Most people selling don’t listen. How do I know? I listen to their calls… and hear them miss layup after layup after layup…

This isn’t a logic game – it’s about making sure people feel heard and understood.

And problem solvers rarely want to slow down long enough to hear about the nuances of a problem they’ve solved 1,000 times before.

They rush to either educating, or presenting. And both lead to missed opportunities.

All of us wish we had a truly unique offering that no one else can touch. And most of us don’t have that. Some do, and some will get there. But most of us are fighting for differentiation.

If you’re undifferentiated, AND you don’t listen, and overeducated, your sales results will be mediocre.

A Simple Solution

You may be saying, “What? A little bit of education and not listening enough is a problem? You sound like my spouse.”

Look, if you’re getting the results you want, stop reading now. But if you’re not, look in the mirror.

A client recently said to me during a coaching call, “This is so simple…wow.” And yes, it is.

Let’s look at what you can do NOW to impact your selling.

Restructure your discovery call

This is numero uno. It’s about a different objective than showing your stuff.

It will require changing beliefs, though.

Rather than educate, start believing that the purpose of a consult or discovery call is to find a compelling reason for someone to take action. And to talk about it. Openly. Without assuming.

Because assumptions are behind overeducating, and not listening.

I tell my clients, “Look, if someone is talking to you, there’s a reason. Job #1 is to find out why. Stop assuming.”

The structure of a consult is then something like this:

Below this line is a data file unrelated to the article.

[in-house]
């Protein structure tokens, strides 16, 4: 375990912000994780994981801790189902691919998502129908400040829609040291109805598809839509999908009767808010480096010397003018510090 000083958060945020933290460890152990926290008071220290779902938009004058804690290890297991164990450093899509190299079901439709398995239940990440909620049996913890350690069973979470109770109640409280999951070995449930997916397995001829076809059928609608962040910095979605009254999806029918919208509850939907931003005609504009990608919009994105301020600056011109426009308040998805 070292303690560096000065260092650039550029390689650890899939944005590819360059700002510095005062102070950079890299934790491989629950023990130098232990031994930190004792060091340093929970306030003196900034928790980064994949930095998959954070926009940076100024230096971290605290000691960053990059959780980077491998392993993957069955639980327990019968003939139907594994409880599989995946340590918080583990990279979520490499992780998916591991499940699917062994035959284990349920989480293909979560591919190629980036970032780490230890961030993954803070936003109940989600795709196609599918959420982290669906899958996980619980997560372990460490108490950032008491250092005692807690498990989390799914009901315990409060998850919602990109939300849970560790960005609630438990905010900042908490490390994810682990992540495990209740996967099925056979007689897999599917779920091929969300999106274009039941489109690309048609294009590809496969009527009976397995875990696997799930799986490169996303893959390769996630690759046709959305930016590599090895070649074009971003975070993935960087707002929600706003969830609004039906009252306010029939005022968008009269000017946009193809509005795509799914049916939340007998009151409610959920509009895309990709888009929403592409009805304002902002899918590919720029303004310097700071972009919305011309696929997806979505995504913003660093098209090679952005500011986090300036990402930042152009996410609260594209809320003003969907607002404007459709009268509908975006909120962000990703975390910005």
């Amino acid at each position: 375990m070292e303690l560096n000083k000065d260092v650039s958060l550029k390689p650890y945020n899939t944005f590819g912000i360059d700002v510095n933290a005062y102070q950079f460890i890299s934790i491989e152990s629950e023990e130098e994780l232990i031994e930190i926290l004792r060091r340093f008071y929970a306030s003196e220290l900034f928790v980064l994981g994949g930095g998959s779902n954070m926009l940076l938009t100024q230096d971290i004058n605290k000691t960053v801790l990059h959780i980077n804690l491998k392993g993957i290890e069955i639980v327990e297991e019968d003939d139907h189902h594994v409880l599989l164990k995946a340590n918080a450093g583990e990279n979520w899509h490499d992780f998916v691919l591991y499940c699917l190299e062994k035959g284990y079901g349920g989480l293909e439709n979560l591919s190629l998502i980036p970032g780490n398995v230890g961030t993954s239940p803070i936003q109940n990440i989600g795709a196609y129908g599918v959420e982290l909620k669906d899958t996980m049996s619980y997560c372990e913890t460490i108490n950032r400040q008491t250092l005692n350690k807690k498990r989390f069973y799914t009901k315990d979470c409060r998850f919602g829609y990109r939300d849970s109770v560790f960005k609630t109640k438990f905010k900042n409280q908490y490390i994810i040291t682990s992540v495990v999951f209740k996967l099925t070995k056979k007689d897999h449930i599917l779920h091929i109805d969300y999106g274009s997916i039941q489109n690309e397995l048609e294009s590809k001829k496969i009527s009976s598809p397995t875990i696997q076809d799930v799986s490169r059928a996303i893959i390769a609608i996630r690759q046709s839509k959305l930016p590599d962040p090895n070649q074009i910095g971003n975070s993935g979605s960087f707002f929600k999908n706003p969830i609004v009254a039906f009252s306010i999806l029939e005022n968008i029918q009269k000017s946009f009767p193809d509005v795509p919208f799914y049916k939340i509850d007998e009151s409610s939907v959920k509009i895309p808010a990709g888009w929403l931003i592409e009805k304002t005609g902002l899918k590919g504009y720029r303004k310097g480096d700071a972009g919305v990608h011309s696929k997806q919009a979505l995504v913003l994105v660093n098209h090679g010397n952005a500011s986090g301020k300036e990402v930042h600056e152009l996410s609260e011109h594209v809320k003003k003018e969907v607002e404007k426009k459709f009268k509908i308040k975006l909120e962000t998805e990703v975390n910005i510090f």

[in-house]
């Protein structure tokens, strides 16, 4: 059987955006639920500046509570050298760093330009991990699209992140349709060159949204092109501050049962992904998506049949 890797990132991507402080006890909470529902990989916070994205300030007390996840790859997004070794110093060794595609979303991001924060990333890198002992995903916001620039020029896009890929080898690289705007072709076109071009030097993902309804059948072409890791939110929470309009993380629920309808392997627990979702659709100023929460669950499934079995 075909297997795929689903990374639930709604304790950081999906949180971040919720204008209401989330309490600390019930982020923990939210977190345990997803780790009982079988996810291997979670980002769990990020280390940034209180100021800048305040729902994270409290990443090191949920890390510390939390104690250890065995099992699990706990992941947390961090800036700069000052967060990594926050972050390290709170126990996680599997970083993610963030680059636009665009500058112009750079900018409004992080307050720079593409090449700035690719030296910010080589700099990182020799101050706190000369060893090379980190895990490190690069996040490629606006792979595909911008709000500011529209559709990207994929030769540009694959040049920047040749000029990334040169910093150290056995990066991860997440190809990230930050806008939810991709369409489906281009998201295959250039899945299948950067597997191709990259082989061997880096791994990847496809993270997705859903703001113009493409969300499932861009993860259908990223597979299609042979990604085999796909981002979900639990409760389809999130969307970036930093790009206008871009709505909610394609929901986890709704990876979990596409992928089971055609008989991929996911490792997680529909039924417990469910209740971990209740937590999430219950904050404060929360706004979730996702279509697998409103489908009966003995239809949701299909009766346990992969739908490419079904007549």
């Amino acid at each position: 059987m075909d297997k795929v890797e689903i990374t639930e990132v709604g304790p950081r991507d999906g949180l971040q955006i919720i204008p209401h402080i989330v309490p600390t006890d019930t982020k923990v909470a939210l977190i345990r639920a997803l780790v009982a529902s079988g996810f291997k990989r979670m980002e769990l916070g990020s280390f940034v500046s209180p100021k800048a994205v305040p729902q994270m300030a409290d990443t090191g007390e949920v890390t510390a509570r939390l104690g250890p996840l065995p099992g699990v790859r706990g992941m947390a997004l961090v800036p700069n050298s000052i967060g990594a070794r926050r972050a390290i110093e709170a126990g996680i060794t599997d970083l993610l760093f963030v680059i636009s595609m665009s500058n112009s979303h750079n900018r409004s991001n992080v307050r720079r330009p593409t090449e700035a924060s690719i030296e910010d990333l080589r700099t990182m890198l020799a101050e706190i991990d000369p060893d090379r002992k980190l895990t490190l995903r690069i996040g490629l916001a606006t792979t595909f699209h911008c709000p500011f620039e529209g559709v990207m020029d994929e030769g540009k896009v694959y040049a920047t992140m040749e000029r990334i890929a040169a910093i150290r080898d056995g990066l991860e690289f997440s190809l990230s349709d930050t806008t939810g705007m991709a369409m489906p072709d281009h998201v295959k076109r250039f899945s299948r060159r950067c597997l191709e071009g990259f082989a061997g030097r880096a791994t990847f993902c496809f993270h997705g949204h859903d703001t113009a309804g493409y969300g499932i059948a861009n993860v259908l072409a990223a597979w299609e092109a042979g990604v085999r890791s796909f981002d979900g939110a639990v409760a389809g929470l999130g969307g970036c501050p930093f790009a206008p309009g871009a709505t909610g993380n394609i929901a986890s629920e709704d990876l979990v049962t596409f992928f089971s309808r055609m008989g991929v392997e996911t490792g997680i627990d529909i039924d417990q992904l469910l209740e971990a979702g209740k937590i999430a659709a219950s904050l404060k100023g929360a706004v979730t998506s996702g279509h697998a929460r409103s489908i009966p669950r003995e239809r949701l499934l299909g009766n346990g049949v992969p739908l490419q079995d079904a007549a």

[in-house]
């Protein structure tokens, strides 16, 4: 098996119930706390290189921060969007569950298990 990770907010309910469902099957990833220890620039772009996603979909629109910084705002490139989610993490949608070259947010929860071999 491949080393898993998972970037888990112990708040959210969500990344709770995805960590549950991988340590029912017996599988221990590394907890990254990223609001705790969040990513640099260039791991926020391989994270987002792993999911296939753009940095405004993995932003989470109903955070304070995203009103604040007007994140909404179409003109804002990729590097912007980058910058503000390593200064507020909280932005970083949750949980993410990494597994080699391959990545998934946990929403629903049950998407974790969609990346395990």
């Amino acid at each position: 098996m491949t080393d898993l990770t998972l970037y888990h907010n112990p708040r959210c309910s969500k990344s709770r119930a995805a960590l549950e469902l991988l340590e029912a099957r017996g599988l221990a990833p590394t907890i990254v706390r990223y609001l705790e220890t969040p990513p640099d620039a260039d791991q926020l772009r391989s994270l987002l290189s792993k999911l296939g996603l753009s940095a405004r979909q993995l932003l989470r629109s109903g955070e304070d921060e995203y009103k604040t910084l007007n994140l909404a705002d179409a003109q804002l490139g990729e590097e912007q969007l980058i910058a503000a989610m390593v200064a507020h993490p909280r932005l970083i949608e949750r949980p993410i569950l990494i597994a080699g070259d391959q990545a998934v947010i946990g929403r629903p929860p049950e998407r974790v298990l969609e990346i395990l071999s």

• Understand the need (stated)
  • Find the compelling reason driving this person to take action
  • Quantify what’s at stake
  • Determine if they’re committed to solving the problem
  • And then uncover how they’re going to select a solution/partner/etc….

There’s some detail missing there, but that’s the core. It’s not about educating deeply or presenting.

You will do some presenting. Some. Not a lot. (I’ll explain in a minute.)

Prospects will share what they believe their problem is. If you’re patient enough, you will find out if they’re right or not.

Then, if you don’t just “ask questions,” but ask the right questions, in the right order, you’ll find out what’s at stake. 95% of people selling anything NEVER find out what’s at stake for the potential client.

They *think* they do, because they’ve assumed they and the prospect are thinking the same thing. But it’s not true.

Simple rule: spend your time verifying assumptions. This will keep you asking more of the right questions, and prevent you from talking too much.

After this, you’ll focus on finding out what’s on the line financially, if they’re committed to solving the problem, and how they’ll make a decision. That’s most of it.

How to Present

But you still want to educate or present. I get it.

There’s a time to do so. A little. After you’ve asked about 35 questions.

Here’s your rule for this:


I recently talked to an attorney who explained estate law via the metaphor of a 30 cup coffee maker.

He spent 5 minutes drawing a coffee maker, and how it worked. He then related trusts and wills to this.

He closes 80+% of those he sees.

Another attorney gets into details, spends 20+ minutes going over the nuances of estate law, and how everything works.

Struggles to close 20% of those he sees.

The principle of using metaphors doesn’t come from that one example. That example is just an illustration of the law at work.

The brain likes a story. The brain likes the familiar. When you need to explain something to a non-expert, use metaphors.

Unless you’re talking to engineers or scientists about something they understand deeply, stick to metaphors. People will be less confused, and more engaged.

Spend the rest of your time listening, finding compelling reasons, verifying your assumptions.

Then let me know how it goes.

Adam Boyd